Wednesday, April 26, 2006

A year ago... (Journal #18)

A year ago...we first heard someone tell us what we already suspected. "Your son has Autism." Are you sure? He just likes things a certain way. He lines up his toys instead of playing with them because he is too mature for toys and he is bored (that is what daycare thought too). He just has to have his socks put on first because........or he just flicks his middle finger and thumb together because his great Grandma Cottington used to do that. "Are you sure he isn't Asperger's though?". Hmmmmm....straight up Autism. Okay.

I wish Brent and I could have looked at things so simply. While I had suspected it since Sam was 4 months old off and on, it still slapped us on the face when we heard it from the first psychologist.

When working with the school assessment team for the educational diagnosis, the teacher in me tried to act all cool, like I knew everything. Yah, right. I was freaked. I remember crying to myself in the middle of the night. I remember Brent and I replaying everything Sam did since birth. I would question it saying, no it can't be because he can do..... and then Brent would say, yes he is, he does this and this and this. Brent and I would challenge each other, question each other, try to doubt the diagnosis, but we always came back to "we know better, quit denying it." We both knew in our hearts that he had too many of the symptoms, the lack of speech, routines and rituals that ruled our life, difficulty understanding us, tons of sensory issues, motor issues, loss of skills he had, incredible infatuations with weird objects and things, he drooled, had problems feeding himself, he seemed fearless, pain free, all to name a few. At 18 months he could count to 20. At 4 years old today, he needs help counting to ten and sometimes 12. He forgets colors and things he has known before.

We got the educational diagnosis first. When the school psychologist told us their final results, it was a beautiful spring day. I was teaching in my classroom at school when I got the call (previous contacts had eluded to autism and they had been using the word with us frequently, but it was just getting that final confirmation call....ugh). It was Brent first. He was with Sam. They had just left the last day of his testing. Brent said they confirmed the "autism" word, and that I should call the psychologist myself, to see if that is the same thing I would hear. So, during a break in between classes I called her back. It was true. Brent was hearing things right.

The rest of the day I spent at school, while Brent could not go back to work. He couldn't. He needed to be as close to his little boy as he could. He yearned to start seeing things the way Sam did in his own little world. His eyes tells us everything about him.

After hanging up the phone, I couldn't stay in the classroom in front of my students. I teach alternative education to middle school students. The most challenging students in our building and district. Many are involved in gang (wanna be) activity. While I connected with them, showed compassion and care and love for them, there was still a side of me that could never let them see me cry. Having my co-teacher and EA still in the room, I excused myself then ran to the bathroom to have a good ole cry. As I was coming out, I will never forget that God had me literally run into one of my best friends, confidant and co-worker in the building. R was who I needed to run into. She noticed my face and of course I spilled my guts within seconds. I will never forget our walk around the school building that day. At the end of our walk (when I needed to be getting myself back in that classroom acting normal), R said to me, "Laura, God couldn't have given this to two more perfect people. He knew you could handle it and make great things with it."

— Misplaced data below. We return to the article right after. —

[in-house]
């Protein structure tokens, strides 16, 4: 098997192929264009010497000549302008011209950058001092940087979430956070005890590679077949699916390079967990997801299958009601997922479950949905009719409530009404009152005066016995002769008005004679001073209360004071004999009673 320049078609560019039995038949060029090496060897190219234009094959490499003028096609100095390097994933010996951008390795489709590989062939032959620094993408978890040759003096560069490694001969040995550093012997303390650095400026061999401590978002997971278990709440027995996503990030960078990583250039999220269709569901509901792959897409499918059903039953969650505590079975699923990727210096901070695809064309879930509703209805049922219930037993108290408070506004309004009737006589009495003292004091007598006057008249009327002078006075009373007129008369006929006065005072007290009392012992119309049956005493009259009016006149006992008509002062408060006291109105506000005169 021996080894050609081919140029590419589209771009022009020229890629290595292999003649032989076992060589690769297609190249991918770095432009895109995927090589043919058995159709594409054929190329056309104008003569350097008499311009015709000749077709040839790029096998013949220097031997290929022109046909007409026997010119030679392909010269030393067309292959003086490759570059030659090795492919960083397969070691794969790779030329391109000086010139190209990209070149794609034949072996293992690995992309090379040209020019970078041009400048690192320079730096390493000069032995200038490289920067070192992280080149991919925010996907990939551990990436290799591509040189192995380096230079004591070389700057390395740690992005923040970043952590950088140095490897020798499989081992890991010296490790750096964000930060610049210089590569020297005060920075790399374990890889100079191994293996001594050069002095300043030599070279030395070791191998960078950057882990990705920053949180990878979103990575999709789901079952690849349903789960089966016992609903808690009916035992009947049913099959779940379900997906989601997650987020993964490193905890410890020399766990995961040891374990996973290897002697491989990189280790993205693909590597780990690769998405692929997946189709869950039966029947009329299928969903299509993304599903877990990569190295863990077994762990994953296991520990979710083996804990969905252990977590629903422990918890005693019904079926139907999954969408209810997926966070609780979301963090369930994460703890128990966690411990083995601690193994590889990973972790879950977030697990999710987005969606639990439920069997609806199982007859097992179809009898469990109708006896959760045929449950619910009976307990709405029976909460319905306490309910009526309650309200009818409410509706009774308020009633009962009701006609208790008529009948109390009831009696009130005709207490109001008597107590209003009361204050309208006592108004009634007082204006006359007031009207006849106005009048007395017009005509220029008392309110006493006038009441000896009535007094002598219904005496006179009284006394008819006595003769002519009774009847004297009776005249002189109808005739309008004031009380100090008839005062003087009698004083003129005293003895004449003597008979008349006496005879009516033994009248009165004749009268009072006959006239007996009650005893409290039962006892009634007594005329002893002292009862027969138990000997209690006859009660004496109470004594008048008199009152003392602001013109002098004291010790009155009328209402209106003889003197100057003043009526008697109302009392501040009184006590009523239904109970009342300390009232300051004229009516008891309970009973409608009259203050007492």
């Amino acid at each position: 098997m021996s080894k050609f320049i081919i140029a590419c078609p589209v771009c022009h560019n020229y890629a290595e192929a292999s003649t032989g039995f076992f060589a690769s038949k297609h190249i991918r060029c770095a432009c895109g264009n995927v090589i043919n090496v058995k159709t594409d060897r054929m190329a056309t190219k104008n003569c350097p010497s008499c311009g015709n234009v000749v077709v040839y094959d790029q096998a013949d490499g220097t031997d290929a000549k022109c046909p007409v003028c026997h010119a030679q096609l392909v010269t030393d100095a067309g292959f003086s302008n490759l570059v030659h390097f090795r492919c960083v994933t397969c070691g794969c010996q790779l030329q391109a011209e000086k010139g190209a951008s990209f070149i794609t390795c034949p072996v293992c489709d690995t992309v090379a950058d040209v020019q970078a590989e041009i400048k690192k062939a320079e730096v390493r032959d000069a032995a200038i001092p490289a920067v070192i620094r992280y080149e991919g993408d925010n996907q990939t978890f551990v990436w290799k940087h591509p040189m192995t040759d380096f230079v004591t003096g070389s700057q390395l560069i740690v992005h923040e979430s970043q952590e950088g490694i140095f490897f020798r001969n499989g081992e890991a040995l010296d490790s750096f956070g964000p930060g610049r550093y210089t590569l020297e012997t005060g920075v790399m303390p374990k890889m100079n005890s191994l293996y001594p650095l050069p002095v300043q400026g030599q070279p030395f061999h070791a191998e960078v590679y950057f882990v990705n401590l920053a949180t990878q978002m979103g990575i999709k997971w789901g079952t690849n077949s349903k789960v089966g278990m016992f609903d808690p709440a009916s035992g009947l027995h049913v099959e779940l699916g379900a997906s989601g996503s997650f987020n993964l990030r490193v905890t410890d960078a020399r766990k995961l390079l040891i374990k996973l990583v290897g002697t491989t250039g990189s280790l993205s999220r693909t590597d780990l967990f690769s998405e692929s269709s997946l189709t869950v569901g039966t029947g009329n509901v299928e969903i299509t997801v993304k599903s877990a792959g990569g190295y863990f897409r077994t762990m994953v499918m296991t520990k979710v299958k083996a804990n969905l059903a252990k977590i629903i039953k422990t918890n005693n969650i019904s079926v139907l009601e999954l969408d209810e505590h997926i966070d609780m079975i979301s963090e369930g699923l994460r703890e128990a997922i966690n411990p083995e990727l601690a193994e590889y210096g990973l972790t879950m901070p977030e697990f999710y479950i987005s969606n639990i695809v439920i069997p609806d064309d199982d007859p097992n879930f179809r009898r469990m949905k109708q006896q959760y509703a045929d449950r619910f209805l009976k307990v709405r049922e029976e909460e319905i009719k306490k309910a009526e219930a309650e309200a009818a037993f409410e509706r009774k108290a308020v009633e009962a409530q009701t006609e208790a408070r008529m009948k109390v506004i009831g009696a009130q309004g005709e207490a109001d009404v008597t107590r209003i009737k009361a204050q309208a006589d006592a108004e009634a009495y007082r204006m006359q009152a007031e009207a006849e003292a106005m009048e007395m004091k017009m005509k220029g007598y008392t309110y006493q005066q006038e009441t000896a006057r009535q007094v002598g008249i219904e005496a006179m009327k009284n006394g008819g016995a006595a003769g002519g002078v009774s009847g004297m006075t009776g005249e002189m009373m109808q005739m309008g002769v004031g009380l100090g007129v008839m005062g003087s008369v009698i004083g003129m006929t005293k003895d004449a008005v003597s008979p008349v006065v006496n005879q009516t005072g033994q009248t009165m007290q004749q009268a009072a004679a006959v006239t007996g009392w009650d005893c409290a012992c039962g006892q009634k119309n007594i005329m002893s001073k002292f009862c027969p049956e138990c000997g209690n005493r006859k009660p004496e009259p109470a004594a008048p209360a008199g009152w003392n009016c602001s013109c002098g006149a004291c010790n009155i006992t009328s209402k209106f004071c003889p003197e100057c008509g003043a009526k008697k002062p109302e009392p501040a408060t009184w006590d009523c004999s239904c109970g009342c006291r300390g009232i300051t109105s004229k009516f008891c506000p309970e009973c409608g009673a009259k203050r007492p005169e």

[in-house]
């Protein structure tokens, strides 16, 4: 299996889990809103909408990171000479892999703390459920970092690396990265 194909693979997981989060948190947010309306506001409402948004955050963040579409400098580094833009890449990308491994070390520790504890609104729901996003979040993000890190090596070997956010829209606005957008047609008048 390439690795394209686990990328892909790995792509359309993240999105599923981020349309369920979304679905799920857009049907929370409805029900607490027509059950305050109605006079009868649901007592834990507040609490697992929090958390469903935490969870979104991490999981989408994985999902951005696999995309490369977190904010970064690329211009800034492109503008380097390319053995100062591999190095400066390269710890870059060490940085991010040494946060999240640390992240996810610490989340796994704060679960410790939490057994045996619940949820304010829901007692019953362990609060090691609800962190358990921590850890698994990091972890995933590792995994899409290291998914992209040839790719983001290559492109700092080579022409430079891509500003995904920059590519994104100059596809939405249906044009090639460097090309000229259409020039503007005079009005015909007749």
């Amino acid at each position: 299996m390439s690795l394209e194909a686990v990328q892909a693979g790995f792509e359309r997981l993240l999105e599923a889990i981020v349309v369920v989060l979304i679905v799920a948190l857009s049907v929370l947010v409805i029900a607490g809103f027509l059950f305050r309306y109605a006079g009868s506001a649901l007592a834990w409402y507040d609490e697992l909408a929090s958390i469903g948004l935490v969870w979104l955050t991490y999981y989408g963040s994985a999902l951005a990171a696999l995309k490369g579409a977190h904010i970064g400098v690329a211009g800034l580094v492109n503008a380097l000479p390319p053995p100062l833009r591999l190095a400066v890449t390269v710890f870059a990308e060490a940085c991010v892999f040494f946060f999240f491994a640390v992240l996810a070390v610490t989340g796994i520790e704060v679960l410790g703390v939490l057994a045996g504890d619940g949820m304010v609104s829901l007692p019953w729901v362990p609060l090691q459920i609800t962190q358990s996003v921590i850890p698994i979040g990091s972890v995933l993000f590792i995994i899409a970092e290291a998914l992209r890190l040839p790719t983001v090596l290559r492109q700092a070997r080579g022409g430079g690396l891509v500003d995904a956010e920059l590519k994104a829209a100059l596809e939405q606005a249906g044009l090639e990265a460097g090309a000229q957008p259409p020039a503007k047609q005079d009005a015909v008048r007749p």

"I can handle it?" Yeah right. Like I try to be this great Christian or something. Who am I that would be so blessed to have this happen too? is there that I stopped any conversation with God about this in a negative light. I really did. I never once blamed God for this neither did Brent. Although I do blame myself still wondering about my pregnancy and care and exposure to the environment that I may have done. My first child was premature and now the second autistic. Maybe I just did not do prenatal care as good as I thought. I know I slipped in a couple extra Diet Cokes with Sam. Oh, who ever knows. What I do know, is that R provided for me that day, something that a mother might do. It felt warm, caring, and she is always sincere, and I will be forever grateful that she was in my pathway as a charged out of the bathroom that day.

While all this was going on with me at school. Brent had resided to take the rest of the day off and go to the park with Sam. I received pictures via our camera phones that Brent sent of Sam playing in the rocks. Brent just wanted to take him all in and love him till the ends of the earth. I have truly been blessed with an incredible man. As the school day seemed to go on forever, I couldn't wait to get home, pick up Zach from daycare and join up with Brent and Sam.

After school was out, I started to panic. Wait, we need a medical opinion, we need a second opinion. How can this be? As I drove to get Zach, I put in a call to Sam's doctor to tell him what we found out and to find out what we do from here. I had to leave a message, but I knew he would call later.

All we wanted to do tonight was to spend time together (Brent and I) to process, to figure it all out. But, as is life with little boys, our night was crazy. Brent was taking both boys with him to Zach's soccer practice while I was going to attend (ironically) Zach's parent meeting for the districts talented and gifted program of which he tested into. On this day, literally, one child was staffed into our districts special education program, while the other was staffed into TAG.

I was waiting in the parking lot when Dr. Kuperman called me back on my cell. I was so upset and still denying, but he was so kind and caring. He said he wasn't real surprised and told us exactly what we should do next. He had referrals ready the next day for speech and OT therapy. He really helped to calm us. He even gave us some suggestions for some thorough medical diagnosis too, and where to seek those.